CJ: So obviously all of the fans of the E Street Band are wondering, how will Bruce and the band decide to fill the hole that Clarence left. Can you give us any insight into what the new shows might be like in that regard?
Nils Lofgren: Uh, no. [Laughter] Basically, in a word, no.
The bottom line is we havenít been together in over two years. Clarence is a devastating loss. Heís one of my best friends off stage. We spoke every week. I stood next to him for 27 years. We literally are just, you know, gotten together for two days and just kind of brush off the two years and figure out what band weíre going to be next. And the fact that there are shows booked in summer is beautiful. Weíre all excited, but I mean, itís way too early to tell. And weíre not even going there for, I donít think, awhile. Thatís not something you can do lightly. Like I say, with everybody, and Clarence was at the top of the list, thereís no Clarence 2. Thereís no such thing. Itís a loss that you cannot replace. So what are we going to do? I donít know. Whatever Bruce decides. Heís a master band leader. Weíre all great band mates with a lot of opinions. And Iím sure over the next month or two, weíll delve into it. But itís not happening today. Today weíre just kind of look at each other in the face. I mean, I stay in touch with everyone on the phone, but itís just exciting to look at each other and thereís a gratitude Ė and kind of a somber gratitude now that Dannyís gone and Clarence is gone. And itís not just that. Itís just like you guys, Iím assuming, all of us in life, in and out of show business. When you get old enough, you start saying goodbye to people. I got a song Miss You, Ray thatís all about that kind of loss on my record. Lifeís grand, man, but it gets rough. You start saying goodbye to family and friends more and more and theyíre heavy hits. So this is as heavy a hit as weíre going to take as a band and what weíre going to do remains to be seen. I have complete faith that Bruce will come up with something. But letís be very clear. We all know there is no Clarence 2 and there will never be. So what happens? I donít know, man, and respectfully, down the road, when it comes to what goes on the next few months before shows start, thatís really information that should come from Bruce and Jon Landau, not me as a spokesman.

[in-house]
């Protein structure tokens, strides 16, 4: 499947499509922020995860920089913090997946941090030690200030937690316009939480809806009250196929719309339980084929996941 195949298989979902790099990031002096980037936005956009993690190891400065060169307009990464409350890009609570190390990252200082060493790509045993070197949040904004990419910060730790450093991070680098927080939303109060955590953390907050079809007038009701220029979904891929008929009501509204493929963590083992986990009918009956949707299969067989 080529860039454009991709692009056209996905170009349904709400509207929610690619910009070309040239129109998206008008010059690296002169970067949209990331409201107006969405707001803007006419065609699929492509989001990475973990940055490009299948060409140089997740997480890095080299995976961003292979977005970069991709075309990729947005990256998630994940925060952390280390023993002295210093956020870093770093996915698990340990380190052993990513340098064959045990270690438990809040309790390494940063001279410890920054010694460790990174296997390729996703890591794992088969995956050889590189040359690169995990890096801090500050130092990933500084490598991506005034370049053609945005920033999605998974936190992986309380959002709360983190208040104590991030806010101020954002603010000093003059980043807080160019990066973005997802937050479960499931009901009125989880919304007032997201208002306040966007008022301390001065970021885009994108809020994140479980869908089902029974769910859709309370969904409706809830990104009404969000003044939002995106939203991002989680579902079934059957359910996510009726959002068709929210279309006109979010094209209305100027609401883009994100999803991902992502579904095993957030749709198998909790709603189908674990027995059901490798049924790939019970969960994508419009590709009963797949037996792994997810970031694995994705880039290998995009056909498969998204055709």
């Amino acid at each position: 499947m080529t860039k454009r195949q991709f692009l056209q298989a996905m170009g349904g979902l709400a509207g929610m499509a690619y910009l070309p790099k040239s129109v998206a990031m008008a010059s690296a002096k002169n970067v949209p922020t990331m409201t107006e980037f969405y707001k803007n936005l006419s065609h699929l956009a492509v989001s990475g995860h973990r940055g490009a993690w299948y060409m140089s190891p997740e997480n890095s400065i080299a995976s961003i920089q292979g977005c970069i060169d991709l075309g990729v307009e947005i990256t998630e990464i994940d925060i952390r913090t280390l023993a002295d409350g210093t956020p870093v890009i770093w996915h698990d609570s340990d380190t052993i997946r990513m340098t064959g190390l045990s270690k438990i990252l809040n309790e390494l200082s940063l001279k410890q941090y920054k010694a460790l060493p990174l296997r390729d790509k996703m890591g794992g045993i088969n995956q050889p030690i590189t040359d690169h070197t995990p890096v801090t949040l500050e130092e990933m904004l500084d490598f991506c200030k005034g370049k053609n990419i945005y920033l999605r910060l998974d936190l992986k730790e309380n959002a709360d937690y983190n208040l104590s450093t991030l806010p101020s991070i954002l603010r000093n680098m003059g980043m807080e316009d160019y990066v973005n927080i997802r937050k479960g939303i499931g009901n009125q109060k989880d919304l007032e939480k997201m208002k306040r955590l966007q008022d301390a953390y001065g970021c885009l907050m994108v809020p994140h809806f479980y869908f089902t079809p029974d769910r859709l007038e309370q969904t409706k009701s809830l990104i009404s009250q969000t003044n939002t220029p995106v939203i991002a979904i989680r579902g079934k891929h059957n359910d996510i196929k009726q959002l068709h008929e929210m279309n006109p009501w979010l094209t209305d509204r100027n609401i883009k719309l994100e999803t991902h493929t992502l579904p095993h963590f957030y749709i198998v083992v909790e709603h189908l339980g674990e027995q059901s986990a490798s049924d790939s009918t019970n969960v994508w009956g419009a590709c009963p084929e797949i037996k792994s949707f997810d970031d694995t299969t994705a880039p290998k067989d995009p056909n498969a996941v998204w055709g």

CJ: Yeah, we figured that would be the answer, but we had to try.
Nils Lofgren: Course you do, course you do.
TD: Nils Iíve got a question, out of the blue, do you think the E Street Band should be in the Rock n Roll hall of fame?
Nils Lofgren: Oh come on. A band like us, thatís still getting started Ė weíve still got to do another 40 years before they will put us in the hall of fame.
TD: Okay, youíve got to earn it.
Nils Lofgren: How silly. I got to admit, Iím still the new guy in the band. Iíve only been there 27 years with Patti, but all those guys, rightfully so, I think it sticks in their craw a bit and itís a sore spot. I donít want to speak for them, but I sympathize with them and even though Iím in the band I donít. Ö Look, I left record companies 16 years ago. Iím kind of like an off the grid guy that never had a hit record, just singing, playing, making records, and trying to stay engaged, and I have successfully stayed engaged and thrilled and grateful for my musical career and the people that show up. And just Ďcause itís 300 people instead of 30,000 people, I donít care. I want to give Ďem the best show I can possibly give every night.